“Me and my dad were Mississippi State and Auburn fans,” he said. “He went to both schools and graduated from Mississippi State. But now, I’d call us South Carolina Gamecock fans, having grown up just 30 minutes or so from campus.”
He talked about how his size — 5-foot-5 and never more than 160 pounds — helped motivate him. He won a high school state championship in power lifting in his weight classification. “I could squat 425 pounds, bench 205,” he said.
He became interested in becoming a Marine “because of the Marines I met during middle school and high school,” he said. “I saw how they carried themselves ... it was something special about them. I didn’t want to wake up one day without having earned the title of ‘Marine’ and having worn that uniform.”
After graduating high school, he attended Clemson University for one semester. Just before Christmas 2008, Carpenter broke the news to his parents that he was joining the Marines.
“They were concerned — in a good way,” he said. “They worried that I was joining at a time when we were fighting two wars.”
“It was a major shock,” Strand says. “The whole family kinda freaked out. We kept hoping he would change his mind.”
“I’ll never forget getting that call from Robin, saying that Kyle had signed up with the Marines,” says Forest resident Pat Dilley, a family friend who introduced Carpenter’s parents.
She breaks down for a moment. “I’m sorry,” she says. “This is always hard to talk about. Robin and I stayed on the phone a long time that day. She was totally in shock and scared. I just tried to console her. My husband (Randy) had raised three children, and I told her that part of being a parent is allowing our children to make their own decisions once they’re grown. And I told her that Kyle would be a great soldier. I believed that. He had such a wonderful upbringing.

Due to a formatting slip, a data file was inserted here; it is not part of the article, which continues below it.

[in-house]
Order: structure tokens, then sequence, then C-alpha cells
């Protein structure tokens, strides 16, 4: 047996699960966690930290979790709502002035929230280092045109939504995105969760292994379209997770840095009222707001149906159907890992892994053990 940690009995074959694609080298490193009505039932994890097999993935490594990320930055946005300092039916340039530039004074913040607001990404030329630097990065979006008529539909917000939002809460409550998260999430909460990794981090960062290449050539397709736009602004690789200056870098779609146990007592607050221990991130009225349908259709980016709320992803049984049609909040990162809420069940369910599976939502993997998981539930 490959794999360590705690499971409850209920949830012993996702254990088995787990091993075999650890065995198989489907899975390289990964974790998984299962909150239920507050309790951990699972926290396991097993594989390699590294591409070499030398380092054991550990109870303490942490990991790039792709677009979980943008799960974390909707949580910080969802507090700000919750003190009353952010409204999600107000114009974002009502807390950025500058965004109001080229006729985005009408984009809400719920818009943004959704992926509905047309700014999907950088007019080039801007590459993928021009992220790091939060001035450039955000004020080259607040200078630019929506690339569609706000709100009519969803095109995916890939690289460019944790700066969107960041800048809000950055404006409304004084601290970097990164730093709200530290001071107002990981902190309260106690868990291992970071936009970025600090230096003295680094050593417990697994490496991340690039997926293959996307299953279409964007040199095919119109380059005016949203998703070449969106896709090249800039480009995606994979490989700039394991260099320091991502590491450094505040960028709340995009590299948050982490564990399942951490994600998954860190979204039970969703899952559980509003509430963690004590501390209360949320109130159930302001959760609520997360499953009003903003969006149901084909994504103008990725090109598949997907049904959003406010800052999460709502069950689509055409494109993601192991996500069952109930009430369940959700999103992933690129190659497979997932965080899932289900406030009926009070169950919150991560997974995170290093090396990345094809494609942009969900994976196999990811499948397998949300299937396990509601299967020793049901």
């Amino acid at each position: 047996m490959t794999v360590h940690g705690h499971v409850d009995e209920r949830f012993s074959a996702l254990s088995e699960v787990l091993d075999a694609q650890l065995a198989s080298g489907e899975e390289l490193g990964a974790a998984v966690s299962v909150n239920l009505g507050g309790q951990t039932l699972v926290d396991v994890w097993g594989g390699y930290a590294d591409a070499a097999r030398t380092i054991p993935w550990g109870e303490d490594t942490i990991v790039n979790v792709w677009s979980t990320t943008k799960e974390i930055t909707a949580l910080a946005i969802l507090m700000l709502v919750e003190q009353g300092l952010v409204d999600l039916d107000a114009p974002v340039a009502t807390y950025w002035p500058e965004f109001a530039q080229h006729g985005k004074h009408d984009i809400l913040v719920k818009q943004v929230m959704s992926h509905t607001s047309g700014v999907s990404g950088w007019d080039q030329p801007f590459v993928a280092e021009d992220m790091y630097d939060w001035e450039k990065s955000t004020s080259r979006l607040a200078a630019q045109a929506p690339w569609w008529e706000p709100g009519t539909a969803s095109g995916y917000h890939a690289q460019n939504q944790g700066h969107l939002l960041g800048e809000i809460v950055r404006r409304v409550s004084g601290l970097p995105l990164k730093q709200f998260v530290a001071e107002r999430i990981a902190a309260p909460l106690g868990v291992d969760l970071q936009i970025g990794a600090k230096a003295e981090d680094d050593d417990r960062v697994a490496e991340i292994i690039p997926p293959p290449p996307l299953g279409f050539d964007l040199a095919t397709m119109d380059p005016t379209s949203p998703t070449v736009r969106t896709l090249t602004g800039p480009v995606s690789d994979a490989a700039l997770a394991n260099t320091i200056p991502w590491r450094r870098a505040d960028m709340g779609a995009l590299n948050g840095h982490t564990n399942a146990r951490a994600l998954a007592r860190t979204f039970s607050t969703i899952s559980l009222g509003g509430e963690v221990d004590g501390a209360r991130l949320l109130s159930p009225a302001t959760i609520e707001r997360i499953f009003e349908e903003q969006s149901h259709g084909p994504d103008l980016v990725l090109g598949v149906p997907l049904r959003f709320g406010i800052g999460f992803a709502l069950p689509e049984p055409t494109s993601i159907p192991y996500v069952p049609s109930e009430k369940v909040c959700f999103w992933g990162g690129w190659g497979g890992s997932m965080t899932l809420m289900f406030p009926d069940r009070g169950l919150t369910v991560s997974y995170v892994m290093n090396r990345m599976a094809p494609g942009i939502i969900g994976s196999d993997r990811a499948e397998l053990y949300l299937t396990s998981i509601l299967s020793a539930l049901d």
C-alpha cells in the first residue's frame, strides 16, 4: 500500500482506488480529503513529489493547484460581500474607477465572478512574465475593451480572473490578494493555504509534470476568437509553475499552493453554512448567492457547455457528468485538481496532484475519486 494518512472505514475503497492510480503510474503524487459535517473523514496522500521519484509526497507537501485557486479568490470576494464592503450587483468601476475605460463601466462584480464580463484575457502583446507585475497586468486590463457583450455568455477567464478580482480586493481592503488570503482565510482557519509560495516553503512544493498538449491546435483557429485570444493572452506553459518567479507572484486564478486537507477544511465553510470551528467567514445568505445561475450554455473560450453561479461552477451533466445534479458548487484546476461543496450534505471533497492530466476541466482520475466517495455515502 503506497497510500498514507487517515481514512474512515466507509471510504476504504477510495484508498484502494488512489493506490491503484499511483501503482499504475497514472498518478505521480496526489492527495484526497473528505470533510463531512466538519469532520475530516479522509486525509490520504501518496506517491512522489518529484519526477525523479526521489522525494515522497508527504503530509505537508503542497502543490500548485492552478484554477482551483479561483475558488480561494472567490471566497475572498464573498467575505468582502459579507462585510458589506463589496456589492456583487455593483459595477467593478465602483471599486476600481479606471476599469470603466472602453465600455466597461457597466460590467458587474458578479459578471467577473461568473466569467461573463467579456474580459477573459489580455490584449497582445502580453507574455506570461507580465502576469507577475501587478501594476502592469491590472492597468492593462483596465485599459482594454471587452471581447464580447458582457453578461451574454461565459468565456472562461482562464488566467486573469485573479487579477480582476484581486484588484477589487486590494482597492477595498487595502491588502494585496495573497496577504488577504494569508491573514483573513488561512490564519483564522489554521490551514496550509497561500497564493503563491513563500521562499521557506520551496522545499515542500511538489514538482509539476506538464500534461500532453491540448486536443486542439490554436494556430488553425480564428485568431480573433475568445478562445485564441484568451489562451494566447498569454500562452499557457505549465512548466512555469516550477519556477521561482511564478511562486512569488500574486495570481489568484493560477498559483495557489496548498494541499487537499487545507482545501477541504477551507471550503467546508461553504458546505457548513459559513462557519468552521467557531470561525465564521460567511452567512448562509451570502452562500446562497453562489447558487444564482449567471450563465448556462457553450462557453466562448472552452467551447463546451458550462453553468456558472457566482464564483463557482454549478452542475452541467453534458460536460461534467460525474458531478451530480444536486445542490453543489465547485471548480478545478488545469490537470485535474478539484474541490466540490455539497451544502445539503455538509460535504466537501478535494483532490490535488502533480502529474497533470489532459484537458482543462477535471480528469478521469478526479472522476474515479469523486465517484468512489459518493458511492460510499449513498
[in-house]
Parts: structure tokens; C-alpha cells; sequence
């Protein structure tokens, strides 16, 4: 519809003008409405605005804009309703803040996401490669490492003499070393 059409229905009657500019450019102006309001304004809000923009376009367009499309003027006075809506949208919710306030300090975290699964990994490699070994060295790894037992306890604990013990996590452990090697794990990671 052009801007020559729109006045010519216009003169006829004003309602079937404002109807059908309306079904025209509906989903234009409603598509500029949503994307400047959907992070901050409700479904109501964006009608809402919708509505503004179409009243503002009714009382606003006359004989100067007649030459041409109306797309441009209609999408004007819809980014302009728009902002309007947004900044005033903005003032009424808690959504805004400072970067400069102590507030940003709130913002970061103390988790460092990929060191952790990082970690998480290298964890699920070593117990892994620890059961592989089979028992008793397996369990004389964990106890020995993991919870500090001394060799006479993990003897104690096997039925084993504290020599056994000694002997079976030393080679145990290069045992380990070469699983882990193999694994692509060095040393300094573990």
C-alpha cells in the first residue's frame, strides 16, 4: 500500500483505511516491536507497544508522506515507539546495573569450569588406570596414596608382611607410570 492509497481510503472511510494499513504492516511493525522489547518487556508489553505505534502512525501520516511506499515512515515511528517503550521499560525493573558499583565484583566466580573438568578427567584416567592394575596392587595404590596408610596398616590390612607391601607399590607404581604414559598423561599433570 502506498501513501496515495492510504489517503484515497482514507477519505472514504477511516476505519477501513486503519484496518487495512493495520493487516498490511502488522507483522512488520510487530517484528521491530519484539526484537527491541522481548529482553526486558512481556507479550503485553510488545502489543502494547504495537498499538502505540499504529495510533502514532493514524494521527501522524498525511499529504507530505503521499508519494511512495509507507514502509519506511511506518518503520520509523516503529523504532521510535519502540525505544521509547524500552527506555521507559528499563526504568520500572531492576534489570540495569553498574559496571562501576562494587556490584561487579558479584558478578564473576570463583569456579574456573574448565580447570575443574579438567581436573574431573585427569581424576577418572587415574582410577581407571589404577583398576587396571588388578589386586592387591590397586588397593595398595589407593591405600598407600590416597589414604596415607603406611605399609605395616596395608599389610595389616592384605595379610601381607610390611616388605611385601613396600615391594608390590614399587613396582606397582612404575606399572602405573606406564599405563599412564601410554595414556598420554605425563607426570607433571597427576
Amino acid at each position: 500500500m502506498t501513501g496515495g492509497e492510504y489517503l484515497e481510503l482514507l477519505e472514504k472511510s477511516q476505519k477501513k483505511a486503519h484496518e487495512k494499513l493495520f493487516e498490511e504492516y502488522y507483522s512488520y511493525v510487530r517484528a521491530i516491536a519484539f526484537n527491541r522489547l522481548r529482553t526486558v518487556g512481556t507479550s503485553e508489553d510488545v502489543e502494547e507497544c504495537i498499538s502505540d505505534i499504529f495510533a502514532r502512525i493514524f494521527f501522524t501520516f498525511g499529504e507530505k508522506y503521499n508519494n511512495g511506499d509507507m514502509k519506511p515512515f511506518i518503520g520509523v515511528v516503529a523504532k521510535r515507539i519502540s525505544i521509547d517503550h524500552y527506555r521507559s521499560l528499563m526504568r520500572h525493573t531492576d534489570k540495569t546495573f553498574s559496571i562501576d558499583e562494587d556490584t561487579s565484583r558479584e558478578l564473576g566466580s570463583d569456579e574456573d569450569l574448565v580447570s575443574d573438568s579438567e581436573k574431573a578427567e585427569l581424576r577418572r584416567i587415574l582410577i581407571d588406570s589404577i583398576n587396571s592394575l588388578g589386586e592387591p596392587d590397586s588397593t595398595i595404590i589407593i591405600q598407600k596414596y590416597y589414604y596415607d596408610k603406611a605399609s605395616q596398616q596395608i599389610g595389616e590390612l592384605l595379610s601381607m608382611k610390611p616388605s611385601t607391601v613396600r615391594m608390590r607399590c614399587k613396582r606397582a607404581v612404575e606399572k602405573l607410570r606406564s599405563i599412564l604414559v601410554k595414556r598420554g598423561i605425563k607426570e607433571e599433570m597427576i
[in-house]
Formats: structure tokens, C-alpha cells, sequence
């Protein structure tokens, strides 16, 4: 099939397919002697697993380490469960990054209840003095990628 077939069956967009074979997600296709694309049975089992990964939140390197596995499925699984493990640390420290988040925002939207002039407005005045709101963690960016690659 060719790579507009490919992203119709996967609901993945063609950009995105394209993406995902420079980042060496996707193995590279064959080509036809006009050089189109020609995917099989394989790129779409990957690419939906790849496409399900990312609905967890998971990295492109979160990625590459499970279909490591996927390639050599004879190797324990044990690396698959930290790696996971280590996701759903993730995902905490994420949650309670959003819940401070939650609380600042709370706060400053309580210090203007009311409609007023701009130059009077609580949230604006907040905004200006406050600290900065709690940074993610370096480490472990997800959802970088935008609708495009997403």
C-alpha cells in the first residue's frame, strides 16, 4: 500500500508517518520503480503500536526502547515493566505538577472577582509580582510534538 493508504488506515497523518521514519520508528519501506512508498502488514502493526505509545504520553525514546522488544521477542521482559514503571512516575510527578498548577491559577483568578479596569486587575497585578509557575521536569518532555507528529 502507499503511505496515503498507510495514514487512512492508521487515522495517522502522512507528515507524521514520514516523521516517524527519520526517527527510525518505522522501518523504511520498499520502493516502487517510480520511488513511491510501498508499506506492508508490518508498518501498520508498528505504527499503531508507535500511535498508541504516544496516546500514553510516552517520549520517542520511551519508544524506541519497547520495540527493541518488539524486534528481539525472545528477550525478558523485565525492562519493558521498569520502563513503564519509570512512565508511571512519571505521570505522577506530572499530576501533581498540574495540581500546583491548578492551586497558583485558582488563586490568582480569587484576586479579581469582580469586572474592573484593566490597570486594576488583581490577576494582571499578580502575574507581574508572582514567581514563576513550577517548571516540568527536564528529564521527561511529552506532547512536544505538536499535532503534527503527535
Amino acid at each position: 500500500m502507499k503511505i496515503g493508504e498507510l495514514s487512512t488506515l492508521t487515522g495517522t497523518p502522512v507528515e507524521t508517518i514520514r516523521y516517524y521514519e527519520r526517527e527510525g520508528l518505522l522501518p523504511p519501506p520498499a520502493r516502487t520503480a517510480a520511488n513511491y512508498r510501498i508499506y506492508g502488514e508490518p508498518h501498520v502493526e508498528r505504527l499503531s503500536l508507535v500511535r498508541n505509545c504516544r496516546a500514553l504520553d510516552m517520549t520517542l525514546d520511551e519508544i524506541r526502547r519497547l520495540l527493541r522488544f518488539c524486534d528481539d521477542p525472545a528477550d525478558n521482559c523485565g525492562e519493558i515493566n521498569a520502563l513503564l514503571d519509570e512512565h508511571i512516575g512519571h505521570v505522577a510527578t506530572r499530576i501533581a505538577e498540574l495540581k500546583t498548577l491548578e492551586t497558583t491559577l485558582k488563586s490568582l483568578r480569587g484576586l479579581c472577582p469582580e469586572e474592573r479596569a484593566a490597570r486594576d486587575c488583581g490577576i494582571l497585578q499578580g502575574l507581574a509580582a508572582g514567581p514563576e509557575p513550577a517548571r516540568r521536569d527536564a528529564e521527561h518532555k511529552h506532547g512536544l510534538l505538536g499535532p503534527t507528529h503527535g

“I can’t say enough about Jim and Robin. He’s a great father. And Robin has been with Kyle every step of the way through this recovery. They also have twin sons who just graduated from high school. She made sure they weren’t short-changed during all of this, too.”
Much of the family attended Carpenter’s graduation from basic training in 2009 at Parris Island, South Carolina.
“They had been training out in a swamp a couple of days before we got there,” Pitts recalls. “Kyle had blisters all over his feet. They had to bring him out of there on a stretcher. But when he got to the camp’s entrance, he said he didn’t want to be carried in. So he walked.
“Before graduation, they cut the blisters. He stood up the whole time during the ceremony with those hard dress shoes on. I’ll never know how he did that.”
Shortly after her son was deployed to Afghanistan in July 2010 as an automatic weapons gunner, Robin sent prayer cards to family and friends. She asked that they put them on their refrigerators, and to say a prayer for him each time they walked past it.
“Kyle had a prayer chain,” Dilley says, “and I don’t think there is any question it’s what helped him survive that grenade. And everybody who worried about Kyle and wondered why he would join the Marines at such a dangerous time, I think it’s pretty clear now. God had a plan for him all along. Kyle is here to touch lives.”
“He’s certainly touched mine,” Strand says. “My husband (Michael) and I have three small girls — ages 4, 2 and 1. There are a lot of days I think I’m too tired to go to the gym, and it’ll just hit me. ‘If Kyle can go through all that he did, then I get myself up and go.’ I’m healthy. I’m strong. Kyle has some limitations, but he keeps going.
“I think about having these three girls that one day I’ll be able to say, ‘Look what your big cousin did.’ What an example he has set for so many people.”
In recent months Carpenter has completed a marathon and parachuted from an airplane. As he says at the end of the Marine video, “I’m just getting started.”